ST. ROSE of VITERBO:
Teenage Revolutionary Saint
It is interesting to note that the list of Franciscan saints includes quite a few who really did not accomplish anything quite extraordinary. So have hope because you too can be a saint even if you’re only what you consider ordinary and if you’re only in your teens.
St. Rose of Viterbo, Italy was such a saint and a revolutionary one at that.
Vision of the Virgin Mary
When only eight years old Rose, daughter of poor and pious parents, became very seriously ill. One night she had a vision of the Virgin Mary who told her to wear the clothes of a Franciscan but to remain at her parents’ home so that she could continue to be a good example to her neighbors by both word and deed. In the meantime she kept on thinking about how much the Lord suffered for us and how much thoughtless sinners were unappreciative and ungrateful for it.
Rose, who even as a child of seven years was already practicing penitential austerities and living as a recluse, when she recovered she did exactly as the vision bade her to do. First she donned the habit of a lay penitent and began a life of penance while living at home. She also prayed a lot and did all she could to aid the poor. She was as generous to them as she was strict with herself.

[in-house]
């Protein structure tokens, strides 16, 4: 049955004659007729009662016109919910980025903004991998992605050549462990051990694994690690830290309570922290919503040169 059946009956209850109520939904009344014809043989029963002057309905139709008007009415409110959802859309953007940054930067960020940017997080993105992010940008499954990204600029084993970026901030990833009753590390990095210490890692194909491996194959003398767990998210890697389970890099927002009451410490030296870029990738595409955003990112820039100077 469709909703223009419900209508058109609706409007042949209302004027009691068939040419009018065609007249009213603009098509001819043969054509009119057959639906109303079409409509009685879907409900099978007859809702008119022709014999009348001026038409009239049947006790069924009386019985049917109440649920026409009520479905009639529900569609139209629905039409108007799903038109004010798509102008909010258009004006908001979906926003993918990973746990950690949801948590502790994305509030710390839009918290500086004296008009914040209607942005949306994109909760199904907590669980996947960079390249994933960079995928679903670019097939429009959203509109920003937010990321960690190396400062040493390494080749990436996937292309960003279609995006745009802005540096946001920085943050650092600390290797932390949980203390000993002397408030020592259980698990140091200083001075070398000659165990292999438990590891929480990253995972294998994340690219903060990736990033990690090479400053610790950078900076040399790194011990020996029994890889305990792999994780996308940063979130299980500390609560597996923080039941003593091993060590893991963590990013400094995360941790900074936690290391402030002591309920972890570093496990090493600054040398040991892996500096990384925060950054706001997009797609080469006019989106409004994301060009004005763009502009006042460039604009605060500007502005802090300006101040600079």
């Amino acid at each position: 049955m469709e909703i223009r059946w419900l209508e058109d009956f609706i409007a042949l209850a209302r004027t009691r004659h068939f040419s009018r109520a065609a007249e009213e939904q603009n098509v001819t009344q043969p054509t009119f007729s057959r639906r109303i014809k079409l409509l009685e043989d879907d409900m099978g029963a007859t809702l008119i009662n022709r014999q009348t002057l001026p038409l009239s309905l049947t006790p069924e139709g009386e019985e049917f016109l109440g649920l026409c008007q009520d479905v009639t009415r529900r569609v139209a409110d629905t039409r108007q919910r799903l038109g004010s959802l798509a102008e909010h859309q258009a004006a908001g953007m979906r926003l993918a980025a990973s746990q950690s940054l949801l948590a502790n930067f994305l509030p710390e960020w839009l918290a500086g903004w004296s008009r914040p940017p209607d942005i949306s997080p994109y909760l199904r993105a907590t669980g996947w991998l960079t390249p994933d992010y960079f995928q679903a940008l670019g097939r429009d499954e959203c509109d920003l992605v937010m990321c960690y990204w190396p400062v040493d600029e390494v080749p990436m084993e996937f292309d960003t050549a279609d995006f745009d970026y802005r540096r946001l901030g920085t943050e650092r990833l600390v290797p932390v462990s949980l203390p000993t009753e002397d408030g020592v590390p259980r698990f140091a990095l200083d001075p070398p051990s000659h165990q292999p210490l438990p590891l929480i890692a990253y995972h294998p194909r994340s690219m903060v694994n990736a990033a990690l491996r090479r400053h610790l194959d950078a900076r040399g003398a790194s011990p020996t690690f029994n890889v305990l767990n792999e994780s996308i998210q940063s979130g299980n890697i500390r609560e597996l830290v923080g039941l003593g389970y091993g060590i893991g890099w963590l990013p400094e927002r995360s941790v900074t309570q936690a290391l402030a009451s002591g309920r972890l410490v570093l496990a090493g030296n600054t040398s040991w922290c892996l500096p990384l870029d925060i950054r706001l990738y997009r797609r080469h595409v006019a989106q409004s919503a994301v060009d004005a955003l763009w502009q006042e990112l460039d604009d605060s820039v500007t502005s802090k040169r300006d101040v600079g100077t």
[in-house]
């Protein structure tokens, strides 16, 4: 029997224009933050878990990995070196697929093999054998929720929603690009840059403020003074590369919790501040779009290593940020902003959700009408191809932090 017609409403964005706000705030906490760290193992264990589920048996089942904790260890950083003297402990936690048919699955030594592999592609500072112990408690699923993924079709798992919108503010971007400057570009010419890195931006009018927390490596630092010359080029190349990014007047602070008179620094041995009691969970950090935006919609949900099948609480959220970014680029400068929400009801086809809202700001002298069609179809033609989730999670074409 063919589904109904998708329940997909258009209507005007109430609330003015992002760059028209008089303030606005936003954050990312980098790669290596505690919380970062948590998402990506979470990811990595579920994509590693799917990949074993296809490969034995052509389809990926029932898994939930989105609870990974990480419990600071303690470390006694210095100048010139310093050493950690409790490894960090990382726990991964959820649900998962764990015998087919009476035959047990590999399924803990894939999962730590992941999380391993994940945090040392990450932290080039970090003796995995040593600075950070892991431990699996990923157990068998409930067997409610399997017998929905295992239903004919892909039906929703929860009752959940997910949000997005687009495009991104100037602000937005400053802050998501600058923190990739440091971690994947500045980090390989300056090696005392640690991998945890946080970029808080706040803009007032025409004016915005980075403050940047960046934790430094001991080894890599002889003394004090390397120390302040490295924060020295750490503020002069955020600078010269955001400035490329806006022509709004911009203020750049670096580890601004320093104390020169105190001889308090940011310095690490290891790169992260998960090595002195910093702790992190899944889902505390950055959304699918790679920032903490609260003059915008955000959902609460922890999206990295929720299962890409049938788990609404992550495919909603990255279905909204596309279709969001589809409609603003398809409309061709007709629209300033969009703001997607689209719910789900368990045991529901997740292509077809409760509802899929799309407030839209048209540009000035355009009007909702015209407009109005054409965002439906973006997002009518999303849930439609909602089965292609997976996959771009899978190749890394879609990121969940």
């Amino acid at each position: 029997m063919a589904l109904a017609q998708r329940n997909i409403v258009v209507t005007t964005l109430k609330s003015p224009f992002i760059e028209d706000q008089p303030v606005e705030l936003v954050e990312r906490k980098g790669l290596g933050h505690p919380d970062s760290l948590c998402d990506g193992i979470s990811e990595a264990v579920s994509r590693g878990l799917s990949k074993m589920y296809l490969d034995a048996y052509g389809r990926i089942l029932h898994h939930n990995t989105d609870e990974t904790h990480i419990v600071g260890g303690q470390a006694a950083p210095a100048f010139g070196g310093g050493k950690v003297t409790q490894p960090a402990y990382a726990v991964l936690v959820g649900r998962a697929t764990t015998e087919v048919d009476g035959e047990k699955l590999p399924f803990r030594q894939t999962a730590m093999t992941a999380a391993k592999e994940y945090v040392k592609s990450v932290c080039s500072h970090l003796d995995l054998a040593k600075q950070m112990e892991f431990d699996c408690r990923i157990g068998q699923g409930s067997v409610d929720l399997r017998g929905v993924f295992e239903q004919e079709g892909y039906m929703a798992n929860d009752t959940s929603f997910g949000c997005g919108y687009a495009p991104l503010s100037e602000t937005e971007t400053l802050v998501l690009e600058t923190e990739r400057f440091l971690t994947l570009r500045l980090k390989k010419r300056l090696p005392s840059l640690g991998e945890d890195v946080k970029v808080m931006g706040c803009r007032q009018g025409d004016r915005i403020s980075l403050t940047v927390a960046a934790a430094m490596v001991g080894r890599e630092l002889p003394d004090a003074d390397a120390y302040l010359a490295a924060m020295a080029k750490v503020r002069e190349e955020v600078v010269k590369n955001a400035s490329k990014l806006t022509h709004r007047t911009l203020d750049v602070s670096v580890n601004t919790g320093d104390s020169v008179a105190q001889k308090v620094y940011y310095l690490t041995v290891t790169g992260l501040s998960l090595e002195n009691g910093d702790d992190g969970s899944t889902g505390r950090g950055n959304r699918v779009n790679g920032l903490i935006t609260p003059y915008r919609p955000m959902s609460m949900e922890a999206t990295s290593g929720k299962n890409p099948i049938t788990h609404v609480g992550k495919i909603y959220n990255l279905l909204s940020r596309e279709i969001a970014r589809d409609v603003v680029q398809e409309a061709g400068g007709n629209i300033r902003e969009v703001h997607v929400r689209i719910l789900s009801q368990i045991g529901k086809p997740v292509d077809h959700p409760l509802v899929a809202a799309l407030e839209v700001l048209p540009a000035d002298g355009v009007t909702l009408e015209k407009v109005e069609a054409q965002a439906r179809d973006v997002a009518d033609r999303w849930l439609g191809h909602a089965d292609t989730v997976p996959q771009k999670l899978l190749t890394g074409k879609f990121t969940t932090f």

It was when she reached ten years of age that Rose joined the Third Order of St. Francis. Young as she was she would daily preach in the streets of Viterbo about sin, the sufferings of Jesus and public penance.
But it was not enough for Rose to be just an inspiring example of a saintly life. Political controversy also inspired her.
So when Emperor Frederick II of Germany, who was just excommunicated for the second time, decided to wage war against the pope and the papal states he sent his forces to occupy the town of Viterbo, Rose’s native city. Because Rose as a child had a vision of Our Lord telling her to fight without ceasing for God and the people to remain faithful to the Pope and Church she went out into the streets denouncing her fellow townspeople as cowards for putting up with the presence of Frederick’s troops. At this time Rose was only twelve years old.
The spirited young girl took the pope’s side against the emperor and exhorted her fellow citizens to remain faithful to him. But when she started preaching revolution accompanied by remarkable miracles this caused great tension and alarm not only for her own family but for the other villagers. They feared that she was a serious threat needlessly antagonizing the soldiers. So as the crowds gathered around the home of Rose – some out of just sheer curiosity – the situation increasingly grew tense.
This situation continued for several years until some people felt that she should be condemned to death for putting them at needless risk. Unsurprisingly to settle the matter the imperial prefect banished her family and her from the city to Soriano, the nearby town because he considered her a serious threat to his own authority. Rose however assured her parents that Christ would reward those who were persecuted for justice’s sake. So she continued her crusade for the Pope not only from Soriano but from all the neighboring cities and towns.
Then Rose having the gift of prophecy predicted that the emperor was dying and peace would soon be restored. He did die 10 days after just as she foretold.
Combats a Witch